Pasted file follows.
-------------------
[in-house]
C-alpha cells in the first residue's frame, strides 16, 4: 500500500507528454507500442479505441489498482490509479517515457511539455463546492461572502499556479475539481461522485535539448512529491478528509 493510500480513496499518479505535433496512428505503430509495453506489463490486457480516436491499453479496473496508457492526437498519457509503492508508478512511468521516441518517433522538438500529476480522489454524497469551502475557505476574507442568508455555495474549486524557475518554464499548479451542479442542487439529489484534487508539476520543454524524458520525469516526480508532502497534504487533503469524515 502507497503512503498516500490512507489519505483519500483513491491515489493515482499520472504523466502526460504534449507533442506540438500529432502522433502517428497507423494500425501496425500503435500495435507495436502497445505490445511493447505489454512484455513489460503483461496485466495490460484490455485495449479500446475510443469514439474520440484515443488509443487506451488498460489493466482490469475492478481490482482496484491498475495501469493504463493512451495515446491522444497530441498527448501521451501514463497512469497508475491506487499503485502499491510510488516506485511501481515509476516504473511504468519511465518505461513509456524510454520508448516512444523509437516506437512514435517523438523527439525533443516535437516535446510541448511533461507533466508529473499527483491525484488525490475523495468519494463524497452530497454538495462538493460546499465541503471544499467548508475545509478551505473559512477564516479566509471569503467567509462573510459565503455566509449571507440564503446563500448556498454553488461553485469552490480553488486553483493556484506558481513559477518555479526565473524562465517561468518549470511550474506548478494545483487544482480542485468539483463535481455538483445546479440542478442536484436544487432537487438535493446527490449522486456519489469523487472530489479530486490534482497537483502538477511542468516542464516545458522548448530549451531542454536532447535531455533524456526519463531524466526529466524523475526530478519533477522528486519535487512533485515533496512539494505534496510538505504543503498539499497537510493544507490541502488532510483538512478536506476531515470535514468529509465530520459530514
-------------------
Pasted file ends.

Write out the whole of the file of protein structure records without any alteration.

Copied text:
[in-house]
C-alpha cells in the first residue's frame, strides 16, 4: 500500500507528454507500442479505441489498482490509479517515457511539455463546492461572502499556479475539481461522485535539448512529491478528509 493510500480513496499518479505535433496512428505503430509495453506489463490486457480516436491499453479496473496508457492526437498519457509503492508508478512511468521516441518517433522538438500529476480522489454524497469551502475557505476574507442568508455555495474549486524557475518554464499548479451542479442542487439529489484534487508539476520543454524524458520525469516526480508532502497534504487533503469524515 502507497503512503498516500490512507489519505483519500483513491491515489493515482499520472504523466502526460504534449507533442506540438500529432502522433502517428497507423494500425501496425500503435500495435507495436502497445505490445511493447505489454512484455513489460503483461496485466495490460484490455485495449479500446475510443469514439474520440484515443488509443487506451488498460489493466482490469475492478481490482482496484491498475495501469493504463493512451495515446491522444497530441498527448501521451501514463497512469497508475491506487499503485502499491510510488516506485511501481515509476516504473511504468519511465518505461513509456524510454520508448516512444523509437516506437512514435517523438523527439525533443516535437516535446510541448511533461507533466508529473499527483491525484488525490475523495468519494463524497452530497454538495462538493460546499465541503471544499467548508475545509478551505473559512477564516479566509471569503467567509462573510459565503455566509449571507440564503446563500448556498454553488461553485469552490480553488486553483493556484506558481513559477518555479526565473524562465517561468518549470511550474506548478494545483487544482480542485468539483463535481455538483445546479440542478442536484436544487432537487438535493446527490449522486456519489469523487472530489479530486490534482497537483502538477511542468516542464516545458522548448530549451531542454536532447535531455533524456526519463531524466526529466524523475526530478519533477522528486519535487512533485515533496512539494505534496510538505504543503498539499497537510493544507490541502488532510483538512478536506476531515470535514468529509465530520459530514